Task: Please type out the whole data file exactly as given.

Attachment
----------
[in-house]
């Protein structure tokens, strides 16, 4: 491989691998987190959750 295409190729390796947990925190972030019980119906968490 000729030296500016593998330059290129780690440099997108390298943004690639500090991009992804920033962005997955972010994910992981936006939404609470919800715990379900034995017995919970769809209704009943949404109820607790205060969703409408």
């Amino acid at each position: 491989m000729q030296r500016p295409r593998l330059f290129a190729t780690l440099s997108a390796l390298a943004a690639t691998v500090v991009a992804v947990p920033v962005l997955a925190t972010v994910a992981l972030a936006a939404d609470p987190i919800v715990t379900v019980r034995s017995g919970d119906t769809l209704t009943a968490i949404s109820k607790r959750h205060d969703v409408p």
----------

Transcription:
[in-house]
């Protein structure tokens, strides 16, 4: 491989691998987190959750 295409190729390796947990925190972030019980119906968490 000729030296500016593998330059290129780690440099997108390298943004690639500090991009992804920033962005997955972010994910992981936006939404609470919800715990379900034995017995919970769809209704009943949404109820607790205060969703409408």
């Amino acid at each position: 491989m000729q030296r500016p295409r593998l330059f290129a190729t780690l440099s997108a390796l390298a943004a690639t691998v500090v991009a992804v947990p920033v962005l997955a925190t972010v994910a992981l972030a936006a939404d609470p987190i919800v715990t379900v019980r034995s017995g919970d119906t769809l209704t009943a968490i949404s109820k607790r959750h205060d969703v409408p």